Piggybacking means plugging one power strip into another. This can quickly overload circuits. Always plug strips directly into wall outlets.

Don’t Use Low Quality Strips

Avoid cheap, lightweight power strips without built-in circuit breakers. Use heavy-duty, 12+ gauge models rated for 15 amps.

Space Out High Draw Items

Don’t plug heaters, projectors or other high wattage items into the same strip as lights. Distribute these into separate strips and outlets.

Never Exceed Strip Rating

Add up wattages to ensure you don’t overload the strip’s circuit breaker. For example, don’t exceed 1875 watts on a 15 amp strip.

Don’t Conceal Strips

Do not run cords or strips under rugs where heat can build up. This creates a fire hazard.

Inspect All Decorations

Scan all holiday decor thoroughly for damage before displaying:

Check Cords and Wires

Examine decoration wiring for cracked, frayed or exposed cables. Also look for loose plugs and incomplete connections.

Note Damage

Note any decorations with broken, cracked or missing lights or plastic parts. These exposed components pose a shock and fire hazard.

Ensure Flame Retardant Materials

Older decorations may not meet current flame retardancy standards. Check labels to confirm retardant materials.

Use Only Indoor Lights Inside

Lights made only for indoor use can overheat and ignite flammable materials outside. Verify outdoor/indoor ratings.

Check For Recalls

Search online for any recalls related to lights or decorations you are using. Follow proper disposal guidelines for recalled products.

Exercise Caution With Holiday Displays

How and where you display lights requires special attention:

Secure Cords Properly

Don’t just tack up cords haphazardly. Use plastic hooks to neatly and safely secure cords out of high traffic areas.

Position Away From Flammables

Keep lights away from flammable materials like curtains. Never wrap lights directly around flammable decorations.

Avoid Overhead Light Connections

Plugging in strands while standing on a ladder is very dangerous. Set up a safe, ground level connection area.

Fasten Lights Securely Outside

Use clips, hooks and insulated staples to firmly fasten outdoor lights. Check frequently for loose lights.

No Overhead Line Connections

Never drape light strands over power or cable lines. Contact can fray the cords, causing a dangerous electrical hazard.

Check Lights are Off When Away

Turn off all indoor and outdoor lighting when away from home. Lights left on for long periods create fire risks.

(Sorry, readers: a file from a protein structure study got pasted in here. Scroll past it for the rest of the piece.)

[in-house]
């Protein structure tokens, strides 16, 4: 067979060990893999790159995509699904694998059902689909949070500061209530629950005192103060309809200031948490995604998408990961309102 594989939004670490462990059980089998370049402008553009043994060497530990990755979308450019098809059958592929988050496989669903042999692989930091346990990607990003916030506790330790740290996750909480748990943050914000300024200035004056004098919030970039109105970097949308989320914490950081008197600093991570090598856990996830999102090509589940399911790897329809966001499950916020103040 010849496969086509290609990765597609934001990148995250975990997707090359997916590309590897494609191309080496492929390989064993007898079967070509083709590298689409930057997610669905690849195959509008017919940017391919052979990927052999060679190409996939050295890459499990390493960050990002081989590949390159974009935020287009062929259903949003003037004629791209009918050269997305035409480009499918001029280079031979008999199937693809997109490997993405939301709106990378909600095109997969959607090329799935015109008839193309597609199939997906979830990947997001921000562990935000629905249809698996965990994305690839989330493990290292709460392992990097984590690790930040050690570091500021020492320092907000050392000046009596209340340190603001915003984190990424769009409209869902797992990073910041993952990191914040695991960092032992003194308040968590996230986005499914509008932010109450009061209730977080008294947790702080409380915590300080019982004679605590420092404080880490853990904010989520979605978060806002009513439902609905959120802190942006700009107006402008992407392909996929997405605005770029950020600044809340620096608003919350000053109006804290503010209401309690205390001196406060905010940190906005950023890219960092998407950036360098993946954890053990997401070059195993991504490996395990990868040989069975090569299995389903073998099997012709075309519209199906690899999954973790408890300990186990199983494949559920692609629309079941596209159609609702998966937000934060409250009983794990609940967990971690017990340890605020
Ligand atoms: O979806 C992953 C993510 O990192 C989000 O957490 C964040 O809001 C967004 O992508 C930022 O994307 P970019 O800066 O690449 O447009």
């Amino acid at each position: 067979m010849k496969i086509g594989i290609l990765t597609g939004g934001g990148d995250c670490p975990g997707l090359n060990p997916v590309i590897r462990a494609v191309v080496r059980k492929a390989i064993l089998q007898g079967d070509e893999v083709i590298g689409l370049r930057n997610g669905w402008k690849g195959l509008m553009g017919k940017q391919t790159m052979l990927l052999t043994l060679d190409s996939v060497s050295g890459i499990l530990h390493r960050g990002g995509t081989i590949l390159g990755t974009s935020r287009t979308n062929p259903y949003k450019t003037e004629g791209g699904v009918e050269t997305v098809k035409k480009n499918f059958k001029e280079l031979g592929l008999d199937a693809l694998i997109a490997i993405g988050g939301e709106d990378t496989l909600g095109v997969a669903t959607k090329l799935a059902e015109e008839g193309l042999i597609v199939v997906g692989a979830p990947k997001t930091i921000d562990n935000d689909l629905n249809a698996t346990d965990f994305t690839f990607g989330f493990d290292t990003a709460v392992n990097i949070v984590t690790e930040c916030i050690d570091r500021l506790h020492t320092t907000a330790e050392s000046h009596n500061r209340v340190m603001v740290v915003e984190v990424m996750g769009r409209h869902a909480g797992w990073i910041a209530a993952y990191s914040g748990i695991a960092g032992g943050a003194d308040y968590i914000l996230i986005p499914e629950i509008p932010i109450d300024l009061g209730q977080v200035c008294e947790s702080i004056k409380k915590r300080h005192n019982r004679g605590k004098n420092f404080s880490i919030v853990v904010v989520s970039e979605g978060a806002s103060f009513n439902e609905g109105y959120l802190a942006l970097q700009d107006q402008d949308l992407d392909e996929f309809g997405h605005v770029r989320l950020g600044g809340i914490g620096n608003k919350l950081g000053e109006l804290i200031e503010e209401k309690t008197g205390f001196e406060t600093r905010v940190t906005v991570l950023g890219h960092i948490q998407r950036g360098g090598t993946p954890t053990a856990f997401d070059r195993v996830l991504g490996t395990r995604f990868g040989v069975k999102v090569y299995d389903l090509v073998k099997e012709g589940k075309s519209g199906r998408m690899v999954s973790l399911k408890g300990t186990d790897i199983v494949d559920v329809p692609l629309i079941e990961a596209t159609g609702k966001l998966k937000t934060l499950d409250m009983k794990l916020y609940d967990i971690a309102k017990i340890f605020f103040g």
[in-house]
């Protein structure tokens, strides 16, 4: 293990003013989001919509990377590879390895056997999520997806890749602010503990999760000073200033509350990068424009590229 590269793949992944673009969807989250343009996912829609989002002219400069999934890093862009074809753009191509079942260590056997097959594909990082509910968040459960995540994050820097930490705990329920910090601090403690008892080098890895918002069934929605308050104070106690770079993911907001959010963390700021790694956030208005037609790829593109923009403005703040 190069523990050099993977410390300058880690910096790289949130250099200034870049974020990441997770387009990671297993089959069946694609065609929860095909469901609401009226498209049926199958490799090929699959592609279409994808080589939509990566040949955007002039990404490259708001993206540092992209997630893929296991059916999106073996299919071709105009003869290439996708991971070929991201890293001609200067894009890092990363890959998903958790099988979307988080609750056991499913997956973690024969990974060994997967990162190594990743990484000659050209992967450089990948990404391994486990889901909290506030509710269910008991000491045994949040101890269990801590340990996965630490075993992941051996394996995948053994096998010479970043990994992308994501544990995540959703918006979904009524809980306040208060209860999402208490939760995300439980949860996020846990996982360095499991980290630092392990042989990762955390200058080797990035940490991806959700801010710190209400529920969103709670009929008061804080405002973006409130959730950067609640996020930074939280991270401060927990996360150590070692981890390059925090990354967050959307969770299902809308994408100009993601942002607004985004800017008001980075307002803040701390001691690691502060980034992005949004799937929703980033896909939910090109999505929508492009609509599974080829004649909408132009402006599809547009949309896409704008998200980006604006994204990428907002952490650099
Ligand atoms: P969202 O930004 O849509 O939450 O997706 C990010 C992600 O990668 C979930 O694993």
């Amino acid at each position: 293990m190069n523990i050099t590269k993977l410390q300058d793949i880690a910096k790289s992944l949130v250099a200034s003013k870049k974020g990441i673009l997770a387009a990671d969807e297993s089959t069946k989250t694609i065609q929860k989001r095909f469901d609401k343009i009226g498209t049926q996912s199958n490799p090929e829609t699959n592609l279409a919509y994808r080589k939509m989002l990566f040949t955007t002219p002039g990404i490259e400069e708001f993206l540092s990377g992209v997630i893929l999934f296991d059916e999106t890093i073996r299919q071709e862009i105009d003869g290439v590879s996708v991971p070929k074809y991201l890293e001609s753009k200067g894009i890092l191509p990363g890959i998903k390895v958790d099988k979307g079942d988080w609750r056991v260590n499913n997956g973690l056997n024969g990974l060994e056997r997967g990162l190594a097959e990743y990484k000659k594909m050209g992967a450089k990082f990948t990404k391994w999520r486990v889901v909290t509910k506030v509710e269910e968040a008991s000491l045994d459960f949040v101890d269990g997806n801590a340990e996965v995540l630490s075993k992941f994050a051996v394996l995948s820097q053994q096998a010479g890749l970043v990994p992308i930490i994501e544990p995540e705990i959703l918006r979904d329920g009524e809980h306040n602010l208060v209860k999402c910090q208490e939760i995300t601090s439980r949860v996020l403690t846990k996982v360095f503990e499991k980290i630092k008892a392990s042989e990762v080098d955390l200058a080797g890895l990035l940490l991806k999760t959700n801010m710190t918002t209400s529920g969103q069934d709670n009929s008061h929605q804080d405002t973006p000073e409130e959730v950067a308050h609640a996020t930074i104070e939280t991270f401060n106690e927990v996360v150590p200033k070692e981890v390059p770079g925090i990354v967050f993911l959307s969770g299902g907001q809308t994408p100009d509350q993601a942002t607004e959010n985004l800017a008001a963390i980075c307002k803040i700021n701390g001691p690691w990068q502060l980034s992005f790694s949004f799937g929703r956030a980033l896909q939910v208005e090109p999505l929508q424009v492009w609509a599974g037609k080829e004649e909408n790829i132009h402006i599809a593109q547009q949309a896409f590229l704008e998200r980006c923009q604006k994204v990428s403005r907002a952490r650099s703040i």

Watch For Signs of Electrical Issues

Stay alert for any of the following warning signs of an overloaded circuit:

Flickering Lights

If lights periodically dim and brighten, the circuit is being overloaded. The voltage is dropping, making the lights flicker.

Burning Smell

A burning odor indicates overheated wiring and insulation. Unplug all items from affected outlets immediately.

Warm Outlet Faceplates

Receptacles and outlet cover plates that feel warm to the touch signal an overloaded circuit. Disconnect some lights.

Tripping Breakers

Frequently tripped circuit breakers are a clear sign of overload. The breaker is doing its job to prevent electrical fire.

Buzzing, Cracking or Sizzling

Unusual noises from wires or outlets can mean damage within the walls. Have an electrician inspect for dangerous faults.

Vibrating Wall Plates

Wall plates that vibrate or move slightly may indicate unsafe arcing behind the walls. Leave outlets turned off until wiring is examined.

Sparks or Smoke

Seeing sparks, smoke or scorched marks around outlets is extremely hazardous. Turn off power immediately and call an electrician to investigate.

Prevent Damage to Home Electrical System

Avoid harm to your home’s electrical infrastructure using these tips:

Use Compact Florescent or LED Bulbs

CFLs and LEDs generate much less heat than traditional bulbs. This puts less stress on lights and cords.

Alternate Lighting Schedules

Program decorations on alternating schedules so all lights are not on simultaneously at peak wattage each night.

Provide Good Ventilation Around Lights

Ensure decorations and cords have open air space around them and are not tightly packed together or covered.

Turn Off When Not Home

Disconnect all unnecessary lighting when away from home. Don’t leave unattended lights on for long periods.

Remove Lights Gently

Unwrap light strands from trees and bushes carefully to avoid leaving coils which can damage wiring.

Allow Cords Enough Slack

Don’t pull cords taut across walkways, under doors or around decorations. This can stress and fray cords.

Call An Electrician for Major Issues

If confronting any of the following electrical obstacles, call a licensed professional:

  • Old, outdated electrical panel or wiring
  • Not enough outlets to distribute lighting
  • Recurring tripped breakers or blown fuses
  • Previous overload damage like scorched outlets
  • Moisture in outdoor wires and lighting